Friday, May 20, 2011

Caribbean Context: 11 Plus

What it is:

We Commonwealthers often have a different education system to the US. Instead of just going from primary (elementary) education into secondary, we sit an exam comprised of Math, English and an essay. In Barbados, it was formerly known as the 11-plus, it's now called the Barbados Secondary School Entrance Examination (BSSEE). Back in my day- I feel so old saying that- you could only sit the exam if you were going to be 11 by August 31. Now they've changed the rules so you can sit up to 2 years early.

How it works:

The secondary school you get into depends on your exam results. In my time, you put schools on a list and the Ministry of Education would run down your list until they found a school that you had good enough marks to go to. It's a little more complex now. There is partial zoning- so you can only choose from schools 'in your area'. Except you get two freebie choices for Spots 1 and 2.

If you don't get into any of the schools on your list, the government gives you a bursary which will cover the tuition at all but the super-expensive private schools. (This gives rise to an interesting case where going to private school can actually be a negative.)

What it effectively means:

There are several ways that the existence of the 11 plus changes the school landscape from what we read in US YA literature.

1. Great minds think alike.

Many YA MCs are either the top of their class by miles, or really falling behind. This doesn't happen as much for us. All the people I went to school with got 85% or up on an exam as 11-year olds. I've never worked it out, but I think about 90% of my class went on to college. And the only people who didn't graduate - at either 16 or 18 (must remember to explain that as well)- either transferred or passed away.

Any situation in today's YA created by a massive differential in intelligence level is just unlikely in my world.

Also since classes were so homogenous, you didn't really have to worry as much about kids not challenged enough, or kids who were thoroughly lost.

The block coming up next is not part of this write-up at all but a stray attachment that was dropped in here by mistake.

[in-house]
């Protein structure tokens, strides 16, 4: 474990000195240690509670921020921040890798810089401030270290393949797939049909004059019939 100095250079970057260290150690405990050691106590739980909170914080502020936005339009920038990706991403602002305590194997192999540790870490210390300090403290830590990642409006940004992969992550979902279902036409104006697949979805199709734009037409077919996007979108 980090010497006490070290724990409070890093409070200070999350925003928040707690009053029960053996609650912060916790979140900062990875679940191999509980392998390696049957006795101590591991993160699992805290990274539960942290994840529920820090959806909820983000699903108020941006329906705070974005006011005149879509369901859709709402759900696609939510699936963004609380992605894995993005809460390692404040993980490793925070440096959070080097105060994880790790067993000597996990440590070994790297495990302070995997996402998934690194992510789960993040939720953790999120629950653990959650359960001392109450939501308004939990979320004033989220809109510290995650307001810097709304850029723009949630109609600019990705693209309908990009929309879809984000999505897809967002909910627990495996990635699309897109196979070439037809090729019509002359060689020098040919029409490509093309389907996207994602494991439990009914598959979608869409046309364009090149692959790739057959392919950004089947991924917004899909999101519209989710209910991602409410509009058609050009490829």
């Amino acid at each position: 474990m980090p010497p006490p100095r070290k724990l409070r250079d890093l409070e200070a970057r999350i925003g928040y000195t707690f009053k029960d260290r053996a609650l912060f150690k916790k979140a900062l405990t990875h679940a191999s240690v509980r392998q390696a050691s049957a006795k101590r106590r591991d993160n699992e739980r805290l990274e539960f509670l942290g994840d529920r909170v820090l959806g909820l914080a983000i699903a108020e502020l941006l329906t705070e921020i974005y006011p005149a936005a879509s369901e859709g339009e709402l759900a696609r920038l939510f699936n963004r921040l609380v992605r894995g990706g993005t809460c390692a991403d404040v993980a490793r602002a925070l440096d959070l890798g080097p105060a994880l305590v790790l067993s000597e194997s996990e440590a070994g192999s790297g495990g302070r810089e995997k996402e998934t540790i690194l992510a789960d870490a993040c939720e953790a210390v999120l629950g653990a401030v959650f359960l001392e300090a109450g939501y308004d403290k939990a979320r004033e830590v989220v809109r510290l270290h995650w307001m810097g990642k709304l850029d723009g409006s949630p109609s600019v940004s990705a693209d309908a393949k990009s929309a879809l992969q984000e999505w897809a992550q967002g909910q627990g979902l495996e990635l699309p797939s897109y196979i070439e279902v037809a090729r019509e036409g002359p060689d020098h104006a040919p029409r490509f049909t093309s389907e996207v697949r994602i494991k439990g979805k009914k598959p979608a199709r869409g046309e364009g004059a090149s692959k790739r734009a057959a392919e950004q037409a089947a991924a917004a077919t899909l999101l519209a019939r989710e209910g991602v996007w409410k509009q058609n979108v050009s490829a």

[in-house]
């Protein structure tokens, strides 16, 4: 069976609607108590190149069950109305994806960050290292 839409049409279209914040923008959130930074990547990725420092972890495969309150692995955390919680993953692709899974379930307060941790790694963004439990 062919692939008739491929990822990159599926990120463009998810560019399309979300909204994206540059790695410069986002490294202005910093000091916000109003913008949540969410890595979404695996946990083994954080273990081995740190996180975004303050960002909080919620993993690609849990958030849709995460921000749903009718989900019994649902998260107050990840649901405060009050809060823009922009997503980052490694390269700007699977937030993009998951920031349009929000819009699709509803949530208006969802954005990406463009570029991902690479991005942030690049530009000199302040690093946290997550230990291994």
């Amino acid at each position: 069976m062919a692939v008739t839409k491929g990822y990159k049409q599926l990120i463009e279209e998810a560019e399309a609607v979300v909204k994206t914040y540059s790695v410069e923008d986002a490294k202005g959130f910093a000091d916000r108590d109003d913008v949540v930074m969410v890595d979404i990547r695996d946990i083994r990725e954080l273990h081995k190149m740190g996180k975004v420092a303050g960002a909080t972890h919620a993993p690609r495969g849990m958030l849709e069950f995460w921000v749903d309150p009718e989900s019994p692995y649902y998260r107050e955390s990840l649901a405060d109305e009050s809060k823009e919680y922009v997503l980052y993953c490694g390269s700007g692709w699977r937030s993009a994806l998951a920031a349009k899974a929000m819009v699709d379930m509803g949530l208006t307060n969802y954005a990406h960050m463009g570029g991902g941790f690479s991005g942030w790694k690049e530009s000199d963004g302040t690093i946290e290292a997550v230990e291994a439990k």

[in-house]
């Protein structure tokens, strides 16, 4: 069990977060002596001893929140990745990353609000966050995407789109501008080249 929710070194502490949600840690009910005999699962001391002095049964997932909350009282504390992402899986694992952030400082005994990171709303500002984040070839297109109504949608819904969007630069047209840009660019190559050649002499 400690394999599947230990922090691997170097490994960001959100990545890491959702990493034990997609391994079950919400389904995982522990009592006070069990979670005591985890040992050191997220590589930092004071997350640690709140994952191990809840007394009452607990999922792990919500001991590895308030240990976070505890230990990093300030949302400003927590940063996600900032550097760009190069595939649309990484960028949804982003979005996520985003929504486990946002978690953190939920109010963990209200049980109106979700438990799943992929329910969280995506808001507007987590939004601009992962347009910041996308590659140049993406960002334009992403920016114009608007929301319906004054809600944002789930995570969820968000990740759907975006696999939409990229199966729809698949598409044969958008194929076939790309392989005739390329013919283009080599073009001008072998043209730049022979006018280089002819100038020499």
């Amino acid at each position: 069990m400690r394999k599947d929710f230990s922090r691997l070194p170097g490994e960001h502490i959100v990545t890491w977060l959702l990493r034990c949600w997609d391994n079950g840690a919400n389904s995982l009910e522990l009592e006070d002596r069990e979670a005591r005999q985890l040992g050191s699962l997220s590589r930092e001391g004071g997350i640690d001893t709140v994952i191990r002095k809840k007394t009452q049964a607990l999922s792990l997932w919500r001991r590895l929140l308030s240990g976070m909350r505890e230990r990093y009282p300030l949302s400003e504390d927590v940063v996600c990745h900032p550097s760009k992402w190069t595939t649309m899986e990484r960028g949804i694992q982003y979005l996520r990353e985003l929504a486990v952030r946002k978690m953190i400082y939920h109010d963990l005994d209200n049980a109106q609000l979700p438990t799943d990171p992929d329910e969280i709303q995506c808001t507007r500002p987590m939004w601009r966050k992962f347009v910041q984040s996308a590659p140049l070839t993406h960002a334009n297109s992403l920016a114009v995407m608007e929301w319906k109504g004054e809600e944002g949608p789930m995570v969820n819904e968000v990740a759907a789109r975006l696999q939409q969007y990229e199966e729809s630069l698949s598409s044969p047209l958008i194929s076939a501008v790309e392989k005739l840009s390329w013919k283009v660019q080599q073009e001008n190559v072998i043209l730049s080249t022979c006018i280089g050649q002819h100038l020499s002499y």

2. Anti-motivation

All of the kids I went to school with were top of their class in primary school. I'd never finished a term at less than 3rd in class. So imagine how it feels to suddenly be middle of the pack. I guess it must be like being a C student at Harvard or Cambridge. If you've gotten into those schools, you've probably heard a rumour of this letter grade called 'C', but you've never seen one up close.

If you're motivated by being first in class/competition, chances are you suffer in this system. If I'd stayed in a system where I could have been top of the class, I probably would have done better.

Even more unfortunate is the F student, who would be getting A's anywhere else.

On the flip of this, mid and low-level schools gave students who would never have had the opportunity otherwise, a chance to be at the top.

3. The People in Your Neighbourhood.

Going to school by grade meant we weren't going to school by location. This gave rise to having two sets of friends: a neighbourhood group and the group at school. And I suppose this is one of the things that helps the school social scene not be as much pressure as the ones I read about in today's YA.

Reading the (ridiculous volume of) YA that I do, it's painfully obvious different things are for us in the Caribbean and how sadly underrepresented we are in literature. Maybe I'll help fix that one day.


Mina said...

I love reading stuff like this. :) Thank you!

In the Philippines, the popular choice for middle class families is to send their kids to private school. Not all are expensive, and it's normally not restricted to an area, so classmates could be from anywhere. I had school friends and neighborhood friends too. :)

Sophia Richardson said...

That actually sounds like a pretty smart system. In my secondary school we had our classes organised based on our grades from the previous school/year so you had the 'boffins' like me in all the top classes and those who didn't get such great grades were lower down so each class was on a fairly even level. But then you have the problem of all the 'bad kids' grouped with those who may have actually wanted to learn but needed more focused attention.

I'd never really thought about the US vs English school system before so thanks for the interesting post. And Cassastar arrived today, yay! Thanks again, Claire.
- Sophia.

Abby Stevens said...

These Caribbean Context posts are so interesting, Claire. I'd love to read a Caribbean YA from you. :)